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How many dimensions are required minimum for an object to block light?

in 1d I doubt it's possible.

in 2d I think it could do it if only the light was limited to a dimension perpendicular to the 'thickness' dimension

in 3d I think it could do it no matter what dimension the object was looked at in.

Clarification: 3d -> A block of wood can "block light" (make a shadow) no matter how you shine light at it.

Edit: What about what are the minimum dimensions needed to block light assuming you are dealing with an $n$ dimensional space?

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As Jim said in his answer, I don't think it's clear what you're asking. Could you clarify? – David Z Aug 18 '12 at 2:53
Also depends on how many dimensions you're considering in the first place. In 1D, a 1D object would successfully "block" light, same goes for a 2D/3D object in their respective number of dimensions. – Kitchi Nov 25 '12 at 18:38
Ohhhh haha interesting :). So how about the minimum number of dimensions needed to block light from $n$ dimensions? – Eiyrioü von Kauyf Nov 26 '12 at 3:46

I m not sure I understand your question, but a quasi one dimensional object like a needle can absorb light or electromagnetic waves polarized in the right direction, and a parallel "forest" of needles will block "light" or waves of that polarization, but pass waves of the perpendicular polarization. I hope this partially answers your question.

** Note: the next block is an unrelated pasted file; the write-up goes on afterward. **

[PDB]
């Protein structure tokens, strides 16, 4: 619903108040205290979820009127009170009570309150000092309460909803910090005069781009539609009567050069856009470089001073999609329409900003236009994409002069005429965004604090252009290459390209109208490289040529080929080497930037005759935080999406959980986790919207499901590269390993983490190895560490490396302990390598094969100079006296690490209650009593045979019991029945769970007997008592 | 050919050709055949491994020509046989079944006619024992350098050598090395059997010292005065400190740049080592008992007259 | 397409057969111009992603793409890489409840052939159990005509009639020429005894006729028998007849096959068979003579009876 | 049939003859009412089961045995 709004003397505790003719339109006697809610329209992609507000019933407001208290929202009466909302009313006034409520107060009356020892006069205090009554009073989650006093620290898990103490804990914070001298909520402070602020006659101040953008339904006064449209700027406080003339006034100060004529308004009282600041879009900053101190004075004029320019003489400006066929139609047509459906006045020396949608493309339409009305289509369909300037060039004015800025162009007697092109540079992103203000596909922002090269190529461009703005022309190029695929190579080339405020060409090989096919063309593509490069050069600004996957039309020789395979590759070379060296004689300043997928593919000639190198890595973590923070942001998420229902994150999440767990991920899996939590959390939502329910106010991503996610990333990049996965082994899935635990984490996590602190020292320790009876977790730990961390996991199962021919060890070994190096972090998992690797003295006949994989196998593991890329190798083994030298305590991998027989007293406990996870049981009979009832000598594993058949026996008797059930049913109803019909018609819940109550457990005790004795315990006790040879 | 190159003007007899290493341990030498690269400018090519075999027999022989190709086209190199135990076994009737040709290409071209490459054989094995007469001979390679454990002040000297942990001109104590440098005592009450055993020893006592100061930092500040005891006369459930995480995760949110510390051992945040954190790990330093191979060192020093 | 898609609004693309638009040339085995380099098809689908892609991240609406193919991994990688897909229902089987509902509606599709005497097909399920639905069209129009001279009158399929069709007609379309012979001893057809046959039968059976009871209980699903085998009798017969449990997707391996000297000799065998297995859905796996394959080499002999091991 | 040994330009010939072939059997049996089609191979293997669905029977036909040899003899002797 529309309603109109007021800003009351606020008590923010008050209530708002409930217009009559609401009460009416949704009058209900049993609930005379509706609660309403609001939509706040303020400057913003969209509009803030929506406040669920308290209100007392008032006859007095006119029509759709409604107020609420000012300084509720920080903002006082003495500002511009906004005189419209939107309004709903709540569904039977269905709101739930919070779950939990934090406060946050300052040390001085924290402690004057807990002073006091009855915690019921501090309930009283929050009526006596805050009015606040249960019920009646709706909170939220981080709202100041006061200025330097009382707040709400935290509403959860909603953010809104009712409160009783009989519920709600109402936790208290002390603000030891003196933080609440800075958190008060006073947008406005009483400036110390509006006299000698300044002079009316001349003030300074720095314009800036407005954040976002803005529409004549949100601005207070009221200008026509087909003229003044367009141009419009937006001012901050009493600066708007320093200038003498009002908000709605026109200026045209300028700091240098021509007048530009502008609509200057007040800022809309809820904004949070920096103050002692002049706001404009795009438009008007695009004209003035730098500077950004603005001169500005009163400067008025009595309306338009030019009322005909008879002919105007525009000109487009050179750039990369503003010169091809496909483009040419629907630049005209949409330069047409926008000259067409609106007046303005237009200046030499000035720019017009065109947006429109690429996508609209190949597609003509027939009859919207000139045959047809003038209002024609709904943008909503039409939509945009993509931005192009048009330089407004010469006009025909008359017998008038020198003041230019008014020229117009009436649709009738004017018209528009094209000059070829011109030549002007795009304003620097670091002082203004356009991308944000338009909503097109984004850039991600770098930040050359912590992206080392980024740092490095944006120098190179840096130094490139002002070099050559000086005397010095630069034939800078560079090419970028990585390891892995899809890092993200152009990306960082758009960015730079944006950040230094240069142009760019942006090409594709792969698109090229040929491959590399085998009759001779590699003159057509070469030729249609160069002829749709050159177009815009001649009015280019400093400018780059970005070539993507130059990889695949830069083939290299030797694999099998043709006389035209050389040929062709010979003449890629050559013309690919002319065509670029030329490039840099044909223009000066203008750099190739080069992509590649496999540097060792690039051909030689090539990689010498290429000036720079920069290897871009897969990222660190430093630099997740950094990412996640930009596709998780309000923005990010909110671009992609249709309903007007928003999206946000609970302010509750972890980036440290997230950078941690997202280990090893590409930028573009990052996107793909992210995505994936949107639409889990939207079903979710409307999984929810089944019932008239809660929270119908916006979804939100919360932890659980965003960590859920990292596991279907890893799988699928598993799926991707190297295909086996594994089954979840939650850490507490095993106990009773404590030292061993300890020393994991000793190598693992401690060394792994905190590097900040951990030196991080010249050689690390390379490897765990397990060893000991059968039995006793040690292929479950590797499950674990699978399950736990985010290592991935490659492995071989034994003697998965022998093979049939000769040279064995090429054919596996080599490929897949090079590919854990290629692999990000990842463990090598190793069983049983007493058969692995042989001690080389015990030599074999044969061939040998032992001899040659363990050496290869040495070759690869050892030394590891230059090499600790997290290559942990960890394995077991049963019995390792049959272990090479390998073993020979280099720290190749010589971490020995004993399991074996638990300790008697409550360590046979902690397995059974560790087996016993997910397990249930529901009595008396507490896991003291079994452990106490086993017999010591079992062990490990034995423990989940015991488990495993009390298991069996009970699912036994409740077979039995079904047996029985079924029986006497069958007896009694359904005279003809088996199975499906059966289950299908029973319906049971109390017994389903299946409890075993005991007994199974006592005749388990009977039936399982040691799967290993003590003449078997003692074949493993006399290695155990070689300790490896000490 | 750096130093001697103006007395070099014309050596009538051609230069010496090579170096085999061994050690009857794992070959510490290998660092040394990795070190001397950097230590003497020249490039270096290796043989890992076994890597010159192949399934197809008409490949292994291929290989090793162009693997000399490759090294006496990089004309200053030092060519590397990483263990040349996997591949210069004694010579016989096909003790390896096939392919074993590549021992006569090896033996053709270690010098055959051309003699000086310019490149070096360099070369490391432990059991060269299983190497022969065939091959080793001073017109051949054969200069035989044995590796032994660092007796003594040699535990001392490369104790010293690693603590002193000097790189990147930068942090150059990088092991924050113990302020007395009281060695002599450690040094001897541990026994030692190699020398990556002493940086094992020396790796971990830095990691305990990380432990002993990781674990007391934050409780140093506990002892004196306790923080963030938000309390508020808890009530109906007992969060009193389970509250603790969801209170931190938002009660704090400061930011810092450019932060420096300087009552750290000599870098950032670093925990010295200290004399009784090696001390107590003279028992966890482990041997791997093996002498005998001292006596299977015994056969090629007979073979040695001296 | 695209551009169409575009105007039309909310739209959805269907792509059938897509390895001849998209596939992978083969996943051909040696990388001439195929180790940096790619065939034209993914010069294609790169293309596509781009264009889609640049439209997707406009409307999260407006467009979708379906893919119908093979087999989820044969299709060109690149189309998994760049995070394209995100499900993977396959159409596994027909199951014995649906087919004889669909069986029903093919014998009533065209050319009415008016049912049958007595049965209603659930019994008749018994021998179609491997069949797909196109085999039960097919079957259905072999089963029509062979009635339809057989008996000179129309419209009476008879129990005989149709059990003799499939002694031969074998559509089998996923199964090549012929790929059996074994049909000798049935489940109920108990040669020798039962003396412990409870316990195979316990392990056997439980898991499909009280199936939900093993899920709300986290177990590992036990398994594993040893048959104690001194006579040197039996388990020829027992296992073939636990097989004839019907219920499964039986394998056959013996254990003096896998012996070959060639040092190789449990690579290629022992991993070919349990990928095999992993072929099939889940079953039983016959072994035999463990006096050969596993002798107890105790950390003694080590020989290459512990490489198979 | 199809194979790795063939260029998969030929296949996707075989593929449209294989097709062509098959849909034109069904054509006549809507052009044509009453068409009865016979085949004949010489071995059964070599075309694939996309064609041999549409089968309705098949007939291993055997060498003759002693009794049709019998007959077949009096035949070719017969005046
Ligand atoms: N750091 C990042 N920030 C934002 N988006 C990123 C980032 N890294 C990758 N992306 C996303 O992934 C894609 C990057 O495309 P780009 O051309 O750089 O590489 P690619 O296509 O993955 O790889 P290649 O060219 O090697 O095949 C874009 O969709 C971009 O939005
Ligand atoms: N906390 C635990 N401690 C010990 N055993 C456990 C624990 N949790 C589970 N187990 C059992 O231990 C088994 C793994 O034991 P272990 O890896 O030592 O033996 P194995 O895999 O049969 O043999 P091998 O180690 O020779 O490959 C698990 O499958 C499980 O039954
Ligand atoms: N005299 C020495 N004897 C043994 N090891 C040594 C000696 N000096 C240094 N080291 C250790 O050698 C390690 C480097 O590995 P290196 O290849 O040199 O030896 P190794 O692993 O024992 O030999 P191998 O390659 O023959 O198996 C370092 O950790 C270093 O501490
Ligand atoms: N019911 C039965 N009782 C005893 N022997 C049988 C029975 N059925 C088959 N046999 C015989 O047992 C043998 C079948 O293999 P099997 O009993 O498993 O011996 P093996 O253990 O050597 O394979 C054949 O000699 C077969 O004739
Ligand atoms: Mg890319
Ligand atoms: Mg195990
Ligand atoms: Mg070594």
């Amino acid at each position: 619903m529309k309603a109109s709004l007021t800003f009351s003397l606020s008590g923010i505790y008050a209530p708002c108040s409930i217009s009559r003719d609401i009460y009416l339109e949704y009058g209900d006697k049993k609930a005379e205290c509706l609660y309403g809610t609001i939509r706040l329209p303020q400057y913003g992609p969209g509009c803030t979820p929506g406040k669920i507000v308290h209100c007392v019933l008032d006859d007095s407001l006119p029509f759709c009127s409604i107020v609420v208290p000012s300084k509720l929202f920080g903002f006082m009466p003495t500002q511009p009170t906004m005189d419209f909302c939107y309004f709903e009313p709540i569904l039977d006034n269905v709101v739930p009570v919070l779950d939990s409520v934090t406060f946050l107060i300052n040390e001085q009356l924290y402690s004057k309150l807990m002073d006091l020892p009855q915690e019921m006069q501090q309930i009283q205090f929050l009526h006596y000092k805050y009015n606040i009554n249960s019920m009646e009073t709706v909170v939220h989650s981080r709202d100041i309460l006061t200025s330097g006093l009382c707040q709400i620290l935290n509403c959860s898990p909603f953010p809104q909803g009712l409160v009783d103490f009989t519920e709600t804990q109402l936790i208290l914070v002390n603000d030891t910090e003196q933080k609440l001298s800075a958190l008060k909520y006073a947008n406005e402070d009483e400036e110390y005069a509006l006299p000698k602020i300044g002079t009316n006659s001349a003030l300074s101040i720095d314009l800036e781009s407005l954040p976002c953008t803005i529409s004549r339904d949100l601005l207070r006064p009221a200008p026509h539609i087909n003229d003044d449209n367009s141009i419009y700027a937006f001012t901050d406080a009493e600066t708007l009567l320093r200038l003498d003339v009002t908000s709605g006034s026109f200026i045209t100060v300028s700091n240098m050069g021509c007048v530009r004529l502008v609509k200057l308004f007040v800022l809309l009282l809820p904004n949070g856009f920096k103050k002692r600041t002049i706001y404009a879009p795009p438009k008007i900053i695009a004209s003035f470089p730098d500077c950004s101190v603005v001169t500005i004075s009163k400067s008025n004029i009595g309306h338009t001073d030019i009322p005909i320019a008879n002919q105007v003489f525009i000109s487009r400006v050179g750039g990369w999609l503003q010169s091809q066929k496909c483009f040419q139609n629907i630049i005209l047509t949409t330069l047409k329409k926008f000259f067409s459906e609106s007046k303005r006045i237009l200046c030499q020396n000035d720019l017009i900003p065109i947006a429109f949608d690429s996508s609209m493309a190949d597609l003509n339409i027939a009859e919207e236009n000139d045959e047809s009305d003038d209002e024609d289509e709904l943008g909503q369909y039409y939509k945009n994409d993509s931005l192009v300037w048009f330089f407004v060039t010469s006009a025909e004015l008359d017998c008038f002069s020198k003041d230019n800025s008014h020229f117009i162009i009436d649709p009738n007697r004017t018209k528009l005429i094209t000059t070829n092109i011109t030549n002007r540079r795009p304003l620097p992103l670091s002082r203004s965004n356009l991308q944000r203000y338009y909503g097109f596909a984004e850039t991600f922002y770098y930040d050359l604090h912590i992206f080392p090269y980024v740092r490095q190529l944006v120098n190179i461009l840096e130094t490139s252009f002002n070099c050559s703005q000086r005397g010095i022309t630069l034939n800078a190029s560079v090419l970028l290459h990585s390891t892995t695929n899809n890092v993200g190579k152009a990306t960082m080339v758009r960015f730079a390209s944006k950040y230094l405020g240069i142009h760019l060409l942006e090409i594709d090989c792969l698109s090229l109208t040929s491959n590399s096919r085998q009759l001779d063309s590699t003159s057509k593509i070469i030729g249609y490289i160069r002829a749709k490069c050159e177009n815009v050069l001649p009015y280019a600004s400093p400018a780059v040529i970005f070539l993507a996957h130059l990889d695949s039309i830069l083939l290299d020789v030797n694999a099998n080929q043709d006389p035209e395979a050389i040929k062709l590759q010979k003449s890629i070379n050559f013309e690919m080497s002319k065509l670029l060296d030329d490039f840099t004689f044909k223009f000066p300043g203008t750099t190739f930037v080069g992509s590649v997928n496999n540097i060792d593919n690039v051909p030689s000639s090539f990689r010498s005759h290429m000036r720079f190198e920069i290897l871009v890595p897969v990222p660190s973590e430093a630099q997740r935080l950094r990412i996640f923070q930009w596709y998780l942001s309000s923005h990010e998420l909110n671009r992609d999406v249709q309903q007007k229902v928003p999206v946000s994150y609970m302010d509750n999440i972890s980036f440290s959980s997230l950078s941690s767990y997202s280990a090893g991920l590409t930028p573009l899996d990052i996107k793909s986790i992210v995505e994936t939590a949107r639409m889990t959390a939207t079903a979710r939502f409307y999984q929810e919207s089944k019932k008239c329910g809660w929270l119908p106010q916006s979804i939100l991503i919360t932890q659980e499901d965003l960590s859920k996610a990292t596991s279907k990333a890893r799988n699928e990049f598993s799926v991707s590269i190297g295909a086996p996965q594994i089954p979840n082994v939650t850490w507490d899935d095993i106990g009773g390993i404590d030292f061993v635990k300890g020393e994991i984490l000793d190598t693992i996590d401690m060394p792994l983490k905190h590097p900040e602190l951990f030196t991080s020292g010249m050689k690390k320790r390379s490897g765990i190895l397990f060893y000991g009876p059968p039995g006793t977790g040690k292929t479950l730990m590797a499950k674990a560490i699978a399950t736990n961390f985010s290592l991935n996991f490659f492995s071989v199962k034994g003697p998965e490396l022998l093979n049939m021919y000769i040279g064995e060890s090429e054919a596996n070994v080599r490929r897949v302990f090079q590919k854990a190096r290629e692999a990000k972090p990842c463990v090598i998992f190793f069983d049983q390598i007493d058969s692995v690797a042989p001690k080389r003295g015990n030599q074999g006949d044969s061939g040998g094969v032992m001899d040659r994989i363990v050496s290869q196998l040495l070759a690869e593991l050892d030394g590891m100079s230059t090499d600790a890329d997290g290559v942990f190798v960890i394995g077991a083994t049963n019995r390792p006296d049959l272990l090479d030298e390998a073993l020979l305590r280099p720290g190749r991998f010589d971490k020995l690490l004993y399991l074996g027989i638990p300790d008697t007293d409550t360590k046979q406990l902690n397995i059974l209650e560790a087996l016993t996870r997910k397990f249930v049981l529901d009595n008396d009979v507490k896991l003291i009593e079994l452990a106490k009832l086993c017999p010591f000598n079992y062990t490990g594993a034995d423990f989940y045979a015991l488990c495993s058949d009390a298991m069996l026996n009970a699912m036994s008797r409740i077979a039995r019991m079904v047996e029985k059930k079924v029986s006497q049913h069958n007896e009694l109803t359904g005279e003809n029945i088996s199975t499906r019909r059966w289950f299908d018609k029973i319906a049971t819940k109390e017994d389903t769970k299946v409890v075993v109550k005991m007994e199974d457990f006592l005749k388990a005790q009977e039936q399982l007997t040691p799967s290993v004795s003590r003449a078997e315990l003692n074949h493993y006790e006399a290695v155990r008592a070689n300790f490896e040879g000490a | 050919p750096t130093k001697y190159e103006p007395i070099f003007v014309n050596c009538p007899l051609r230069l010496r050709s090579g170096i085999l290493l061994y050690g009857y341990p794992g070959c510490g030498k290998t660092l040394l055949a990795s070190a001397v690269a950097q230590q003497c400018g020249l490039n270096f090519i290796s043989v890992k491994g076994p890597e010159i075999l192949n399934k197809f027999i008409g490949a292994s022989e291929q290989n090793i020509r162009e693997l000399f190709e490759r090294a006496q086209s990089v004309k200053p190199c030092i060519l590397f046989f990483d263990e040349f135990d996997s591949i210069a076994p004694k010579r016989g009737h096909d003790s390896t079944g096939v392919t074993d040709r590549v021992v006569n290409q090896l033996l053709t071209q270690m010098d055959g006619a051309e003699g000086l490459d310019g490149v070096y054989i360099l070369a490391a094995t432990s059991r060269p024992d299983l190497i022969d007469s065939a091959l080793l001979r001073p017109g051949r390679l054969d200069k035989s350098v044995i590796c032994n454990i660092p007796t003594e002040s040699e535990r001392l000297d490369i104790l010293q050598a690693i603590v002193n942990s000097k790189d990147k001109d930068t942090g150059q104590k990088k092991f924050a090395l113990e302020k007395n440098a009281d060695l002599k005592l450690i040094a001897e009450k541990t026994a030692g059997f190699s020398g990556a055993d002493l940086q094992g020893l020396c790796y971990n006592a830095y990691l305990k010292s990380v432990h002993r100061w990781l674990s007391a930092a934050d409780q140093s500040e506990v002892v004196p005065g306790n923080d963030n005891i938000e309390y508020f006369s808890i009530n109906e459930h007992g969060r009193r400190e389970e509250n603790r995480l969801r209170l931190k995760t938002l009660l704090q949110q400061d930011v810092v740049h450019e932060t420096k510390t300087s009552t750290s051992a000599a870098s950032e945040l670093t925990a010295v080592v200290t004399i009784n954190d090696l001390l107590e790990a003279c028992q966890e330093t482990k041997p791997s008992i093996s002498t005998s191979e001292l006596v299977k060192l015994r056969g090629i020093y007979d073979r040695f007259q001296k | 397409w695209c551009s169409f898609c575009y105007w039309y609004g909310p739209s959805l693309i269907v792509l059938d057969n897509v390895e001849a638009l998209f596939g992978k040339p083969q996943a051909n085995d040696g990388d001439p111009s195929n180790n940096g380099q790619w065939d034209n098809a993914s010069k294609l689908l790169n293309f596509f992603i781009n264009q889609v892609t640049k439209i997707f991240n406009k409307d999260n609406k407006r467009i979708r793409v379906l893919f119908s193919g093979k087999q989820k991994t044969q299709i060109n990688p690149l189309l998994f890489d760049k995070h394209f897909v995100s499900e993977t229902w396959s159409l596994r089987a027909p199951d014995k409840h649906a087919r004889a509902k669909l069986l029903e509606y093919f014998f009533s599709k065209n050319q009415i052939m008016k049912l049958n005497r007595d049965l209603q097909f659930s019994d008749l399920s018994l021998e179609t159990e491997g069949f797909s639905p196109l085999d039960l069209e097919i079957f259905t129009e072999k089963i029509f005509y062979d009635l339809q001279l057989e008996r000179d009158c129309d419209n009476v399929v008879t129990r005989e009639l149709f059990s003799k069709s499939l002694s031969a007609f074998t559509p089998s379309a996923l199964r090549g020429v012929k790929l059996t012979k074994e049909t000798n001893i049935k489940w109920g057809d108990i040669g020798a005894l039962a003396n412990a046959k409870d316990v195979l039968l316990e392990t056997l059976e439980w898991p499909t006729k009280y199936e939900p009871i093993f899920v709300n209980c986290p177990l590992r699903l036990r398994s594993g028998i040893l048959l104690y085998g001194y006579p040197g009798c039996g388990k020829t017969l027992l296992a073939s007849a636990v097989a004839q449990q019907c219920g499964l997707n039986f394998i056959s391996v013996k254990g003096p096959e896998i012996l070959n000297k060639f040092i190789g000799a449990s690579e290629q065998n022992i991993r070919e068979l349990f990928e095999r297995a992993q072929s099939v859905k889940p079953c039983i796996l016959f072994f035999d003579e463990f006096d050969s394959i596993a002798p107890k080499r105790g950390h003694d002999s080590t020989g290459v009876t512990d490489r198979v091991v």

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How about zero dimensions? A non-rotating black hole singularity is zero dimensional, It surly blocks light... :)

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The "black hole singularity" is not what is blocking the light. It is also not appropriate to view the singularity as the black hole source. – Ron Maimon Aug 27 '12 at 9:03
blocking is trapping in this case... it is the same thing. A ray of light that its k-vector is pointing at the vicinity of the black hole singularity will get trapped in it. forever... – bla Aug 27 '12 at 14:52
I am pretty tired of repeating this: nobody knows for sure if things are trapped in black holes, I believe that for spinning and charged black holes, it just comes out later. For light, we know it just goes in and comes out from D-brane calculations by Gubser in the 1990s. Regarding the singularity, it isn't a "thing"--- the horizon is the "thing". – Ron Maimon Aug 27 '12 at 21:05
This does not provide an answer to the question. To critique or request clarification from an author, leave a comment below their post. – Waffle's Crazy Peanut Nov 20 '12 at 9:56

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